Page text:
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Written Ministerial Statement

The content of this written ministerial statement is as received at the time from the Minister. It has not been subject to the official reporting (Hansard) process.

Department of Justice - Response to Coronavirus

Download this statement as a PDF (207.62 kb)

Published at Monday 16 March 2020

Mrs Long (The Minister of Justice): I would like to explain to Members the arrangements that are being made within the Department of Justice to continue to deliver essential public services in the face of the challenges presented by Covid-19, and in particular the steps being taken in the Northern Ireland Courts and Tribunals Service and in the Northern Ireland Prison Service.

Contingency planning

At the outset I would like to reassure members that the wider justice family is working together to mitigate any risks and ensure the continued delivery of justice in Northern Ireland; not least on important matters pertaining to public safety and personal liberty.

Significant work has been undertaken across the Department’s business areas, agencies and NDPBs, and contingency plans are in place, which will enable us to have the resilience to continue operating in the event of increased staff absence.

We have identified the highest priority public services that need to be maintained and will, if necessary, make resources available to maintain those services.

Alongside that we are taking proportionate steps, in line with PHA guidance, to safeguard staff wellbeing and have offered advice to consider the need for face-to-face meetings, reduce non-essential visits and take account of social distancing guidance.

Officials from the Department will later this week update the Justice Committee in more detail on the work that has been done to understand the risks across the Justice System, the Department, its Agencies, and other bodies, to ensure our readiness for the impact of Coronavirus. 

Specific Risks

In Justice terms, one of the most significant risks relates to the Prison Service.

  • The Prison Service take the threat presented by COVID19 extremely seriously and have undertaken significant work in preparation for the challenges an outbreak would bring.
  • The Director General has put in place specific contingency planning structures and established a dedicated team to oversee planning arrangements and to support Governors.
  • Preparations have included the purchase of additional protective clothing for staff and the preparation of areas within each prison where prisoners suspected and/or diagnosed with the virus can be accommodated.
  • Both the Prison Service and their partners in the South Eastern Trust have been following guidance issued by the Public Health Agency which has also been provided to staff and prisoners.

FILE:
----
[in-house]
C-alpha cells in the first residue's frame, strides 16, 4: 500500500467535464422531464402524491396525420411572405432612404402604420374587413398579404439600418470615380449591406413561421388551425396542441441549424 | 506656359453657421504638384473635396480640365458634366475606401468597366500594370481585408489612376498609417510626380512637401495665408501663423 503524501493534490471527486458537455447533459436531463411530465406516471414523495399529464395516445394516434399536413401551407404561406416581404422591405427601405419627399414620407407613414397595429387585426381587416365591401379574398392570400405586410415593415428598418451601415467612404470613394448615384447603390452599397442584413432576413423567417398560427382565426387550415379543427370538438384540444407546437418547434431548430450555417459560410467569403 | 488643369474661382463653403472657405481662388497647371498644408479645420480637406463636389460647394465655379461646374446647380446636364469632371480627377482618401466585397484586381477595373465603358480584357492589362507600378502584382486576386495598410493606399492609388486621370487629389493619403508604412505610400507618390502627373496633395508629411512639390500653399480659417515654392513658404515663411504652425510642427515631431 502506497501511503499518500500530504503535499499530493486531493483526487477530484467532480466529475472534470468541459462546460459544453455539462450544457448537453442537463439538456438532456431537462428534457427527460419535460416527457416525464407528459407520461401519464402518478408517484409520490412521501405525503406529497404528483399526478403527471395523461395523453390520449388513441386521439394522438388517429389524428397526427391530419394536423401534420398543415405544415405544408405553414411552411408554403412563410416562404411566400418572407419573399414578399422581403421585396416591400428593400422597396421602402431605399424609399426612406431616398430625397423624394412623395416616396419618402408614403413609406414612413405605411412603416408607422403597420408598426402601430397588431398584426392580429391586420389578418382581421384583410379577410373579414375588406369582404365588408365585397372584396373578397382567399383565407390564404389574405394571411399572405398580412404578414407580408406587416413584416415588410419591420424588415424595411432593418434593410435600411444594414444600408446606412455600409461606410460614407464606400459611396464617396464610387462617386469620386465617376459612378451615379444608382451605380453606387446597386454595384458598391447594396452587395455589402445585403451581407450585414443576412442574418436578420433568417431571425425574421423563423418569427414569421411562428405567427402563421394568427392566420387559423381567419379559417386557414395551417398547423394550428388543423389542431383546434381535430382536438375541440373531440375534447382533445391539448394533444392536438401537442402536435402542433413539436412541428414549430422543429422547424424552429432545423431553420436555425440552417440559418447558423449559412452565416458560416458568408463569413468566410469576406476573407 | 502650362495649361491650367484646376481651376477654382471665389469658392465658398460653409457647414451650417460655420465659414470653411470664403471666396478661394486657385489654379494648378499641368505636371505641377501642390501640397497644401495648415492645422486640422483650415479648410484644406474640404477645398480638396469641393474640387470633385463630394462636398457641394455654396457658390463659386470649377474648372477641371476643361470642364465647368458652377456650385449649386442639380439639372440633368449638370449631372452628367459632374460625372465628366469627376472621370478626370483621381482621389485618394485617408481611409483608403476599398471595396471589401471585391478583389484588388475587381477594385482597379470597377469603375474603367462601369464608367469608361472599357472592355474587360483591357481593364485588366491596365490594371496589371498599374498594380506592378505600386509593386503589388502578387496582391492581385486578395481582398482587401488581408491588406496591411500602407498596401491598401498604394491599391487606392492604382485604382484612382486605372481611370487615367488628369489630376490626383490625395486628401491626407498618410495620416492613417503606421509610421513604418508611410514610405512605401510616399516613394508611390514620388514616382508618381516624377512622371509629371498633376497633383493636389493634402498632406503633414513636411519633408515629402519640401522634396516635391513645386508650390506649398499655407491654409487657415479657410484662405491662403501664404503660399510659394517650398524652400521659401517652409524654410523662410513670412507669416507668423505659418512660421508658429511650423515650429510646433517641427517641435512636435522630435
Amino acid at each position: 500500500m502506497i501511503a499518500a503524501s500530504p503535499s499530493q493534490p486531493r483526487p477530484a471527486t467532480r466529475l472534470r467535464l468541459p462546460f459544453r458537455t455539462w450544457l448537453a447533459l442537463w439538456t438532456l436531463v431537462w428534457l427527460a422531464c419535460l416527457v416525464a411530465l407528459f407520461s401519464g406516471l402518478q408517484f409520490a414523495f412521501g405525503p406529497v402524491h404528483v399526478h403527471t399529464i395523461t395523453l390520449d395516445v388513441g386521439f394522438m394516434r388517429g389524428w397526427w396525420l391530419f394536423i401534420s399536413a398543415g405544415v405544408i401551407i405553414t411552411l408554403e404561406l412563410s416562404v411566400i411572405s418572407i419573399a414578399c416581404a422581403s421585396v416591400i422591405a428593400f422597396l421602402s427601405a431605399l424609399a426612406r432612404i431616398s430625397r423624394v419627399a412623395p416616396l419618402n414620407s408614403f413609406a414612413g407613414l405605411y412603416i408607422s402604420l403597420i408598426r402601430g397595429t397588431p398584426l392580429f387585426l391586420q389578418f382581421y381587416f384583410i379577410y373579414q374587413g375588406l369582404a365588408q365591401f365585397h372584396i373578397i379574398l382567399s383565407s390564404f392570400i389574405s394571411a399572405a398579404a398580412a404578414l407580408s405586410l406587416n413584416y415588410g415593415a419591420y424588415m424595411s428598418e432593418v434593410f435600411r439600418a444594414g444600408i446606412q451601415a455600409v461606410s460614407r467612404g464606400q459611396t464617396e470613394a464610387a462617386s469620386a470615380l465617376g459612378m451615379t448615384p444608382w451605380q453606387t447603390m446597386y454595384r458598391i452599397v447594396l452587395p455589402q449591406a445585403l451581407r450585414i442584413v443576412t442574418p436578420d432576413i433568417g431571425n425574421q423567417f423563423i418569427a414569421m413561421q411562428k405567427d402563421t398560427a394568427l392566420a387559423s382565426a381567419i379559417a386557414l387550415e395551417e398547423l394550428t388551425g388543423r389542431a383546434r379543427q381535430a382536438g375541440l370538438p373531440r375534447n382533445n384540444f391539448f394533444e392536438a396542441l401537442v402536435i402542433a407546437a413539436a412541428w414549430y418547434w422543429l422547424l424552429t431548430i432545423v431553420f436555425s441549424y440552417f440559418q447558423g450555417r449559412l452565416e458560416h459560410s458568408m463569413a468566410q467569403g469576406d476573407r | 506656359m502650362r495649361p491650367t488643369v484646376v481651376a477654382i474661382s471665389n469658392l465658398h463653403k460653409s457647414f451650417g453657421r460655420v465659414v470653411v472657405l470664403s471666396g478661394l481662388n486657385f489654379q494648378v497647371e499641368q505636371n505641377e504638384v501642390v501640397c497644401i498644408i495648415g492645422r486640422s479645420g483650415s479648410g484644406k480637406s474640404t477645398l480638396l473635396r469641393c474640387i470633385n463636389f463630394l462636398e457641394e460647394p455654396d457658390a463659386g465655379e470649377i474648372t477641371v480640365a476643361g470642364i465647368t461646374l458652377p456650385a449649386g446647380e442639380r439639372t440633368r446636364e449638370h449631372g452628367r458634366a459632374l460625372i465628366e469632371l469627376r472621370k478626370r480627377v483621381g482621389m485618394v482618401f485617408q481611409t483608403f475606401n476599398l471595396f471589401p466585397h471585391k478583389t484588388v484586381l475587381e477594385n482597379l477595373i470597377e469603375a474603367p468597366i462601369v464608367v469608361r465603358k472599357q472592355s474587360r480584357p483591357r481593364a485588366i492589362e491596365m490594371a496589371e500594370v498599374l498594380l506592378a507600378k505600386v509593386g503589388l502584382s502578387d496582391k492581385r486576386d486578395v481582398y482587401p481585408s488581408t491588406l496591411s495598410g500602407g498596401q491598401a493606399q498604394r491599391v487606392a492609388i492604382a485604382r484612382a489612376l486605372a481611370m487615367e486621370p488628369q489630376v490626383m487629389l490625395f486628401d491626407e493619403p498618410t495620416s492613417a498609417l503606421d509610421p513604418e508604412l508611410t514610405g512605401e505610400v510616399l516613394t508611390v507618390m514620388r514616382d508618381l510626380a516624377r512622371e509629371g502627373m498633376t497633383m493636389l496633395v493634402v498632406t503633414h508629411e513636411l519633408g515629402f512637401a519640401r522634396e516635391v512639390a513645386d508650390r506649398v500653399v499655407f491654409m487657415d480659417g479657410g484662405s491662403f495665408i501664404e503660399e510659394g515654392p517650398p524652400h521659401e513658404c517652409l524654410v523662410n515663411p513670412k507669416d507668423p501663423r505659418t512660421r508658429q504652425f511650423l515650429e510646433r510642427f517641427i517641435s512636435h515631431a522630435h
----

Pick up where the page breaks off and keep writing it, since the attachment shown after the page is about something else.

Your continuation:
• Notwithstanding the disruption and challenges ahead, which have the potential to impact the prison regime, mitigations are being planned to support staff and ensure that keeping safe those in our care remains our primary focus.
  • While there has not to date been a confirmed coronavirus case in any of our prisons, the latest position is that on Saturday 14th March six prisoners - four at Maghaberry and two at Hydebank Wood - were placed in specially located accommodation away from the general population. This was a precautionary move and in line with preparations to mitigate the impact of the virus.
  • I want to commend all the staff who dealt with, and continue to support those people and the plans which had been developed over the past month worked as envisaged.

Looking at the Northern Ireland Courts and Tribunals’ Service:

  • Northern Ireland Courts and Tribunal’s Service [NICTS] will continue to follow Public Health Agency (PHA) guidance and members of the public and others who engage with the Northern Ireland Courts and Tribunal’s Service have been notified through various communications channels about the procedures to follow.
  • NICTS has a graduated response which depending on the prevailing circumstances and available resources would entail working with the judiciary and partners to slow down lower priority business.
  • Officials are working closely with the Lord Chief Justice on practical arrangements to reduce the need for attendance at court, including the adjournment of cases administratively; dispensing with the requirement of parties to attend save for certain specified circumstances and staggering business across the day to reduce footfall at any given time. Further detail on these arrangements will be published imminently by the Lord Chief Justice’s Office.
  • Areas considered to be critical would include cases impacting on liberty (bail / custody); individual and public safety (Non-Molestation Orders and Emergency Protection Orders) and other types of urgent business.
  • Ongoing jury trials will be managed to a conclusion where possible. No new jury trials will be commenced.
  • NICTS will also have the option to temporarily reduce the number of hearing rooms at a venue or relocate business to other court venues based on the level of available resource or support services or specific buildings being out of action at any time.

In conclusion:

This is a fast evolving picture and we will continue to follow PHA guidance.  If that guidance changes, we will move quickly to adapt our approach accordingly.

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